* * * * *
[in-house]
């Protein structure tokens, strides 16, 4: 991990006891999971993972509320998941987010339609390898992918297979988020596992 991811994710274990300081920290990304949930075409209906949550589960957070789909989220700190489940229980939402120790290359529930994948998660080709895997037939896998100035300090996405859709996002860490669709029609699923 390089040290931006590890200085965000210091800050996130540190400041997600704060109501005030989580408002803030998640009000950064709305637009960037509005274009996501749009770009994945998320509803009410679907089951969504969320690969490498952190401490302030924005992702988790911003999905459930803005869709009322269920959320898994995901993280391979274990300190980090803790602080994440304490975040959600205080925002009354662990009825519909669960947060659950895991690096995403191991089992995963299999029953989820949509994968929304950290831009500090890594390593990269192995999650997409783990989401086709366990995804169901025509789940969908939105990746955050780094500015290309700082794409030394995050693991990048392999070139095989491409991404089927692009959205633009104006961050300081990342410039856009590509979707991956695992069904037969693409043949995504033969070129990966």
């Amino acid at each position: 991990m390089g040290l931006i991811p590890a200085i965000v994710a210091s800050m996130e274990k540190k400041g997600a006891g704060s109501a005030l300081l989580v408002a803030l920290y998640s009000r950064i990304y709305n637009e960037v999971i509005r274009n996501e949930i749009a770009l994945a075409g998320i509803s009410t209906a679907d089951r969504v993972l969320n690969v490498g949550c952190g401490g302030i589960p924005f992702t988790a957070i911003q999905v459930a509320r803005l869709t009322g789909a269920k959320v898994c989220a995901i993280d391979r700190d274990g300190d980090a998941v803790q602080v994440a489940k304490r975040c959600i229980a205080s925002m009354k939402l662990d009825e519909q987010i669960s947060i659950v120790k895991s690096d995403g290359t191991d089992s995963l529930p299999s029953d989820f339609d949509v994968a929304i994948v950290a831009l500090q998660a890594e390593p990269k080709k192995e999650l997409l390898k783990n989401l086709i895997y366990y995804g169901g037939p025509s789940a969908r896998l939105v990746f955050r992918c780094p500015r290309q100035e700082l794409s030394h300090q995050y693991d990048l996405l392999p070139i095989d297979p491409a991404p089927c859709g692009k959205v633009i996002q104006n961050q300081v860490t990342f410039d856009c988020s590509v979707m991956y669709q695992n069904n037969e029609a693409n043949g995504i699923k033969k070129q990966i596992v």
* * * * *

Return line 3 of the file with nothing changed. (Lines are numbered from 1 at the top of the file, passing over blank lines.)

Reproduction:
């Amino acid at each position: 991990m390089g040290l931006i991811p590890a200085i965000v994710a210091s800050m996130e274990k540190k400041g997600a006891g704060s109501a005030l300081l989580v408002a803030l920290y998640s009000r950064i990304y709305n637009e960037v999971i509005r274009n996501e949930i749009a770009l994945a075409g998320i509803s009410t209906a679907d089951r969504v993972l969320n690969v490498g949550c952190g401490g302030i589960p924005f992702t988790a957070i911003q999905v459930a509320r803005l869709t009322g789909a269920k959320v898994c989220a995901i993280d391979r700190d274990g300190d980090a998941v803790q602080v994440a489940k304490r975040c959600i229980a205080s925002m009354k939402l662990d009825e519909q987010i669960s947060i659950v120790k895991s690096d995403g290359t191991d089992s995963l529930p299999s029953d989820f339609d949509v994968a929304i994948v950290a831009l500090q998660a890594e390593p990269k080709k192995e999650l997409l390898k783990n989401l086709i895997y366990y995804g169901g037939p025509s789940a969908r896998l939105v990746f955050r992918c780094p500015r290309q100035e700082l794409s030394h300090q995050y693991d990048l996405l392999p070139i095989d297979p491409a991404p089927c859709g692009k959205v633009i996002q104006n961050q300081v860490t990342f410039d856009c988020s590509v979707m991956y669709q695992n069904n037969e029609a693409n043949g995504i699923k033969k070129q990966i596992v």